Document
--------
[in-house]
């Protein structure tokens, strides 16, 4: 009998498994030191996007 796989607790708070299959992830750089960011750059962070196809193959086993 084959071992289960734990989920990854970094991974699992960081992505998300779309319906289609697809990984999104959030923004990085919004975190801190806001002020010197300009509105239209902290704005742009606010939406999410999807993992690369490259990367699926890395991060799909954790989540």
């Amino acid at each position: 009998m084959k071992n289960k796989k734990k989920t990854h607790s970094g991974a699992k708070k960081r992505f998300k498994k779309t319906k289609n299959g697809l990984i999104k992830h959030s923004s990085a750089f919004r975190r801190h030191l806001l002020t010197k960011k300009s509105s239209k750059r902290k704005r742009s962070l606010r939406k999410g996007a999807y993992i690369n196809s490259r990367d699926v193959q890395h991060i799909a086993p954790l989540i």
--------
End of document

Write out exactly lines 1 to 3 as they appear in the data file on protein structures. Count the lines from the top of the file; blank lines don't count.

[in-house]
């Protein structure tokens, strides 16, 4: 009998498994030191996007 796989607790708070299959992830750089960011750059962070196809193959086993 084959071992289960734990989920990854970094991974699992960081992505998300779309319906289609697809990984999104959030923004990085919004975190801190806001002020010197300009509105239209902290704005742009606010939406999410999807993992690369490259990367699926890395991060799909954790989540």
């Amino acid at each position: 009998m084959k071992n289960k796989k734990k989920t990854h607790s970094g991974a699992k708070k960081r992505f998300k498994k779309t319906k289609n299959g697809l990984i999104k992830h959030s923004s990085a750089f919004r975190r801190h030191l806001l002020t010197k960011k300009s509105s239209k750059r902290k704005r742009s962070l606010r939406k999410g996007a999807y993992i690369n196809s490259r990367d699926v193959q890395h991060i799909a086993p954790l989540i």